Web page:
BERLIN: Chancellor Angela Merkel's party endured a second setback in a state election in two weeks today, as many voters turned to the left and right in Berlin, according to projections based on exit polls.
The Social Democrats (SPD) and Merkel's Christian Democratic Party (CDU) emerged from the Berlin state election as the strongest two parties, but both lost enough support that they won't be able to continue a coalition government, the projections show.
The SPD won 22.8 per cent of the vote, dropping 5.5 per cent, while the CDU won 17.8 per cent, down 5.6 per cent, ARD public television reported.
At the same time, the anti-capitalist Left Party gained 4.5 per cent to 16.2 per cent overall and new nationalist anti-immigrant Alternative for Germany, known as the AfD, easily entered its 10th state parliament with 12.2 per cent of the vote.
The vote comes two weeks after Merkel's CDU was beaten into third place in the eastern state of Mecklenburg-Western Pomerania by the AfD, and today's showing her party's worst ever in the capital will keep up the pressure on the chancellor a year ahead of national elections.
However, it was largely local issues that drove the vote in the city of 3.5 million, however. Disillusionment is high over the capital's notoriously inefficient bureaucracy and issues such as years of delays in opening its new airport.
Peter Tauber, the Christian Democrats' general secretary, blamed Social Democratic Mayor Michael Mueller for turning voters against the two governing parties, saying "the fish stinks from the head."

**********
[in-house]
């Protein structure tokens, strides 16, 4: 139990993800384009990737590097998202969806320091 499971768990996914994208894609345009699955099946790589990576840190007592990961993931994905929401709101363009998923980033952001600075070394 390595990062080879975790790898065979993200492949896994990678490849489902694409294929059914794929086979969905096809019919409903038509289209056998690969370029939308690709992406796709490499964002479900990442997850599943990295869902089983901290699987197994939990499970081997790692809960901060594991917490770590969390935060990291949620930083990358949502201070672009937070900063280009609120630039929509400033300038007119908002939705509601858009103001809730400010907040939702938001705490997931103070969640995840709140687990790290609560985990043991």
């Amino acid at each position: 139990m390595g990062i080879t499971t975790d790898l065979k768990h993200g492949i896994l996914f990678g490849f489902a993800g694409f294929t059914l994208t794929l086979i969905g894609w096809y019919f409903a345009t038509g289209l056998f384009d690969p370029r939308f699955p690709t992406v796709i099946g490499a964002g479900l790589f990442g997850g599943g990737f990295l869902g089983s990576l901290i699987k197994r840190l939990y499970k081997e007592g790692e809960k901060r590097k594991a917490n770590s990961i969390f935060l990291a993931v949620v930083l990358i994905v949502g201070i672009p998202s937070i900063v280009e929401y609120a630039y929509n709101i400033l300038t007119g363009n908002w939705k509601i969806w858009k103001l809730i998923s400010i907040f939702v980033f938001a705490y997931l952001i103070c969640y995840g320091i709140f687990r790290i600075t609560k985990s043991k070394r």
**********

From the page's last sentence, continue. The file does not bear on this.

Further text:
Mueller, however, said after the results that "We have achieved our goal."
"We are the strongest political party and we have a mandate to form a government," he said.
With the AfD's strong showing, national party co-chairman Joerg Meuthen said his party was strongly positioned for next year's national elections.
"We are firmly convinced that we will end next year with a double-digit result," he said.
Sigmar Gabriel, the national head of the Social Democrats, which govern in a coalition with Merkel's Christian Democrats, said "we don't find it good" that the AfD will now be represented in the city-state of Berlin's parliament.
"But almost 90 per cent of voters did not vote for them, and that's also important," he said.
Without enough support for the governing SPD-CDU "grand coalition" to continue, the most likely new governing alliance appeared to be a combination of the SPD, Greens, which won 16.4 per cent, and Left party.